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My kids and I have been ‘living’ in tents for over a month, and have never been happier. A year ago we sold everything, spent nine months travelling from Byron Bay to South Australia, Colombia and Japan, before returning ‘home’ to Lennox Head for the kids to catch up with friends and catch up on school. I wasn’t ready to return, nor settle, and with more global travel plans on the horizon we settled on a compromise, we would live in tents.
My ‘gypsy palace’ is a $400 two-compartment dome tent from the local camp store, where I sleep some 5cm off the ground, fronting a big tea tree lake opposite the beachfront. The kids are in a $40 two-person dome tent, snuggled atop two flat camping mats with one tub of lego to keep them entertained on chilly mornings.
My morning routine consists of waking naturally at 5am, practicing the Wim Hof Method of breathing, then swimming in the icy lake at dawn. When the sun allows we prepare a feast of fresh fruits outside the tents at our borrowed, well-loved pop-out camping table and chairs, and by 8am the kids are skateboarding in the nearby car park while I prepare their school lunches and later walk them up the street to school.
In the afternoons, we go about the kids’ sports commitments, usually retiring to camp around 5pm where we prepare a light meal in the communal camp kitchen, shower, and the kids are hopping in bed by 6pm.
I retire to my tent to read by candlelight then meditate before falling asleep around 8pm. My phone is switched off when I sleep, and the cycle continues with the birds waking me pre-dawn ready to do it all again.
During recent rainstorms – 11 days straight of relentless rain and wind – our tents suffered some flooding (due to poor setup), our bedding has been constantly damp, and we certainly missed our morning picnic breakfasts, having instead to retreat to camp kitchen. But the moment the sun popped out for the first time in almost a fortnight, the kids were running around barefoot on the grass yelling: “this is the best day ever.”
Camping puts us right amongst the elements where we are exposed to both the highs and lows of raw nature. Learning how to dance in the rain accentuates feelings of gratitude and love when the sun finally shines again.
When I’m asked how I am managing, camping full time with kids whilst maintaining a full-time digital work schedule and kids as a sole parent, I smile gracefully and answer sincerely: “I’ve never felt more grounded.” How could I not be? I am literally sleeping on the ground!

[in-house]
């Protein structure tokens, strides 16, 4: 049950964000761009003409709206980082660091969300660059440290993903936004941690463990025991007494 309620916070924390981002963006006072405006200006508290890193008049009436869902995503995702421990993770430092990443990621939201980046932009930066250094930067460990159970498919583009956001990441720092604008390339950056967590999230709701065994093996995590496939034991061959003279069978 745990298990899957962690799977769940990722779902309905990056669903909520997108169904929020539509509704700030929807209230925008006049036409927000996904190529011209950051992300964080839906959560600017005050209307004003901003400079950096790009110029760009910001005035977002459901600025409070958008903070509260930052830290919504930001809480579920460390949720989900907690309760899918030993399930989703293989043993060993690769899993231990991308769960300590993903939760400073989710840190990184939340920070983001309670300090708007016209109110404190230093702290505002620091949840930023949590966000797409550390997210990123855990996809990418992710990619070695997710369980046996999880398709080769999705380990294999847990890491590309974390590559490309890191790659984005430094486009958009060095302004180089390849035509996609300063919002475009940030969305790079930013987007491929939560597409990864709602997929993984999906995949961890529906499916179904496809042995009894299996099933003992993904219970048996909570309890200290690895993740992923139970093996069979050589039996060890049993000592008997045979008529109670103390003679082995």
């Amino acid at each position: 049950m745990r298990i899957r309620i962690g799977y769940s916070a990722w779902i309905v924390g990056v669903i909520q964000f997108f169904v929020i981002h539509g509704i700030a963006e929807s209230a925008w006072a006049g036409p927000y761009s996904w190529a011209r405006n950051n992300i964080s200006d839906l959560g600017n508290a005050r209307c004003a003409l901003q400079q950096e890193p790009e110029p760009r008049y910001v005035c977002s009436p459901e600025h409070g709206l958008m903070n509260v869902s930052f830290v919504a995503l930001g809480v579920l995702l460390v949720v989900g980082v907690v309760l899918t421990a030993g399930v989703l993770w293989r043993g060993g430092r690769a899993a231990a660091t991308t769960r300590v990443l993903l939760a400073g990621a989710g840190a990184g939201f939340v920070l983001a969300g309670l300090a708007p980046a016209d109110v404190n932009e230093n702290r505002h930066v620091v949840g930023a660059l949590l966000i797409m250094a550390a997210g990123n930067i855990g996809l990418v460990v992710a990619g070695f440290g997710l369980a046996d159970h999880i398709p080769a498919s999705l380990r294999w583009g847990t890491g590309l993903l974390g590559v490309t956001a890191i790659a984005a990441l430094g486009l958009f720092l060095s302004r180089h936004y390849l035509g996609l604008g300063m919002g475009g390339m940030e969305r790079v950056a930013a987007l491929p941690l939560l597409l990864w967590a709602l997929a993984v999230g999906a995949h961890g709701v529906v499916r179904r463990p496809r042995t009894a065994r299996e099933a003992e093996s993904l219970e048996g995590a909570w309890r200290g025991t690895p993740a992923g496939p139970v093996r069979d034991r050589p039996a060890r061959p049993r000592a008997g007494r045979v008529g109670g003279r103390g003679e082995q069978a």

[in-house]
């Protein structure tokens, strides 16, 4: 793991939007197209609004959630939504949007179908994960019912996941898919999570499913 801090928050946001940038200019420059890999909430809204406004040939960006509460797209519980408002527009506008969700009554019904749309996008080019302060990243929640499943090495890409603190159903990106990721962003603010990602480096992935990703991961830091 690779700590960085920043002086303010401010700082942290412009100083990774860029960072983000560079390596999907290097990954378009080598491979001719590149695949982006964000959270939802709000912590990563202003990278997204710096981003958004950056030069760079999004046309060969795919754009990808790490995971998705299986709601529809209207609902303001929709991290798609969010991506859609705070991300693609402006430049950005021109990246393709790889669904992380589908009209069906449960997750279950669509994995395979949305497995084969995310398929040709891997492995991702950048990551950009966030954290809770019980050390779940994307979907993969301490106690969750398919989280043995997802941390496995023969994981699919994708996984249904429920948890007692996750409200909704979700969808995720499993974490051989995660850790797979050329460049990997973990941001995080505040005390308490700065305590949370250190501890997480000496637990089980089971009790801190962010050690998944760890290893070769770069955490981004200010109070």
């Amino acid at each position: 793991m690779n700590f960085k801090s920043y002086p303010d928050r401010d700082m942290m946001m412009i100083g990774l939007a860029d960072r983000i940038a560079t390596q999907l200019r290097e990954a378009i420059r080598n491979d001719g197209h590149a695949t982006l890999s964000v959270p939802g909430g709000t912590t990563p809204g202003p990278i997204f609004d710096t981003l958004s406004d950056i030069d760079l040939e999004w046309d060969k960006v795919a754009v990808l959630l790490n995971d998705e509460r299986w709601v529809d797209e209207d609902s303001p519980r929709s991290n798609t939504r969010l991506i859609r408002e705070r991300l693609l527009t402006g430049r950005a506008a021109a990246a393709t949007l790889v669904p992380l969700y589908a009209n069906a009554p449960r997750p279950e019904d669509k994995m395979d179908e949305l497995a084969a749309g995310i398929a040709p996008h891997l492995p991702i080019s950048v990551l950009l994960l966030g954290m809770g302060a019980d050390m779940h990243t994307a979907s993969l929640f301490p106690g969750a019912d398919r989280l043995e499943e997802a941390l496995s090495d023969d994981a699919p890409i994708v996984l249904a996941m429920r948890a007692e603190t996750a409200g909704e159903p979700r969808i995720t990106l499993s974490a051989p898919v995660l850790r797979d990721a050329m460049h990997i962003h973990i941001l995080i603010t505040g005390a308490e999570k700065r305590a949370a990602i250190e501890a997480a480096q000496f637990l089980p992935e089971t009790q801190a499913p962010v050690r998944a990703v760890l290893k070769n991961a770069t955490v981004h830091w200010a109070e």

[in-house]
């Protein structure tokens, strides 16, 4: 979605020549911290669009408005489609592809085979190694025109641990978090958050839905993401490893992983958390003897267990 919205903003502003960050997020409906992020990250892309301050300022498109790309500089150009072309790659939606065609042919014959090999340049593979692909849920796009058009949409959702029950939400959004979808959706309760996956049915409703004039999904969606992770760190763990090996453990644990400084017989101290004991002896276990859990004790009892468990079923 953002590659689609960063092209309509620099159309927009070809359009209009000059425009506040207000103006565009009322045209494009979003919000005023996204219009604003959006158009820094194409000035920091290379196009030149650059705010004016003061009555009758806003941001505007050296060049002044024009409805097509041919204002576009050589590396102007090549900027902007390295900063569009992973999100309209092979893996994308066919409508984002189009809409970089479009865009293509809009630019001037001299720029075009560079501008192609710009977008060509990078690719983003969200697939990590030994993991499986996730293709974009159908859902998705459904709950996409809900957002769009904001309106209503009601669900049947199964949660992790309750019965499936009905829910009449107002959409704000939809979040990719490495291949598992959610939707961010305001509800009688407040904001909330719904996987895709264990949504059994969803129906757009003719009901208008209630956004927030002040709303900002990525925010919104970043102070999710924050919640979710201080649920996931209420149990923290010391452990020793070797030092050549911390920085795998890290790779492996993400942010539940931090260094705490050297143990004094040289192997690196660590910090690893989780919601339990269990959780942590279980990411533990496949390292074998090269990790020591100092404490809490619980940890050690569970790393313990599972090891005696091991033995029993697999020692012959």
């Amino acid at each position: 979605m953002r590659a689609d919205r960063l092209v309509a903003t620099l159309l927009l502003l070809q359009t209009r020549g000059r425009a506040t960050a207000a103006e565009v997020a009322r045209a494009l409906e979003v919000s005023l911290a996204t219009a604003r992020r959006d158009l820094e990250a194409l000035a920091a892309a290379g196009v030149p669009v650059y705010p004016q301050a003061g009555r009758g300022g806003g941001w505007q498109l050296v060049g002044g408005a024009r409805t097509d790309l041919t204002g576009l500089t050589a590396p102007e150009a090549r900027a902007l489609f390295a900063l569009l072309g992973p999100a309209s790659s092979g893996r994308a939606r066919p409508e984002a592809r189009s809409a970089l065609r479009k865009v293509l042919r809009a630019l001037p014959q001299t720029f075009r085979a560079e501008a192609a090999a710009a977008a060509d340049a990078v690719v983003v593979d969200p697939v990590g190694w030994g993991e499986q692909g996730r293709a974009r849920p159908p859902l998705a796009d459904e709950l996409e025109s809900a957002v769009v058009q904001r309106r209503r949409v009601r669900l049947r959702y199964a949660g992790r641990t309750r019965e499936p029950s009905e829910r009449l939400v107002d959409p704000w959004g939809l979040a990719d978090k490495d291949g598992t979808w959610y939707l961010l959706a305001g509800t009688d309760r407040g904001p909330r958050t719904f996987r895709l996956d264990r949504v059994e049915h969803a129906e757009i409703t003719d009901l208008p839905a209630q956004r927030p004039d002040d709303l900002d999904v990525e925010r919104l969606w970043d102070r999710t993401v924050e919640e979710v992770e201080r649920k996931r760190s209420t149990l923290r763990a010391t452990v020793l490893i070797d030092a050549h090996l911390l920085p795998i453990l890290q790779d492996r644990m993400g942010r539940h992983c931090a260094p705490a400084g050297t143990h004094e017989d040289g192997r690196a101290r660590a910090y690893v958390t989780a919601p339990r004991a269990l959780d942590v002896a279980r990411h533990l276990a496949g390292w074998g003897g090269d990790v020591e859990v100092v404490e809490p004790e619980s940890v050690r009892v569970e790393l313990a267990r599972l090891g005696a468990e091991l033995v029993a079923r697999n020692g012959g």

From a domestic point of view, I’ve never done less. We wash laundry once a week and the kids volunteer their involvement – they love popping the coins in the camp washing machine and measuring out the liquid, then placing the clothes into the machine. My eldest son learned quite quickly why I’m always nagging him to take his clothes off in the ‘right’ way after spending an extended period of time on his first camp laundry excursion reversing ‘inside-out’ t-shirts and board shorts.
Our meals are around 75% raw vegan, filling up on fresh fruits and vegetables, cooking only a few nights a week the likes of soups and other winter vegan warmers. Neither of us has been sick the entire period we’ve lived in tents, when most of the kids’ classmates have had rounds of colds and flus.
Being based outdoors correlates directly with increased daily exercise. From walking back and forth to the toilet block and camp kitchen, to the kids running around in the open space, to my daily routine of swimming in the lake, all of us are exercising daily, rain or shine. Now the sun is back I’ll be unrolling my Divine Goddess Yoga Mat by the lake again every day to practice outdoor yoga.
Around camp we are almost always barefoot. The health benefits of ‘earthing’, i.e. walking barefoot in nature, are great and we covered this recently in a blog post (insert blog post link here).
Sleeping and rising with the sun promotes the body to engage in proper ‘rest and digest’ mode, helping to reduce inflammation, improve your cardiovascular system, and increase alertness during the day.
Sleeping in tents also removes us from environmental toxins or pollutants that are commonly found in domestic households from electrical appliances, WiFi vibrations, dust, wall paint, and potent cleaning products, among other substances.
Being surrounded by trees keeps the body filled with fresh oxygen, which corresponds directly to mood enhancement. You know that feeling of joy when you suck in a fresh breath of air when you first arrive to a natural campground? Scientifically, that feeling is the body releasing serotonin from all that extra oxygen inhalation. When your body is filled with more oxygen it can function with less strain, and research shows that more time outdoors can improve your blood pressure, improve digestion, and boost your immune system.
Being exposed to excess sunshine gives the body a boost in vitamin D, allowing your body to better absorb calcium and phosphorous.
If you are planning an upcoming getaway, re-think renting a house and get yourself a modest tent and basic camping essentials. Don’t overthink your equipment, the less you have the less you stress!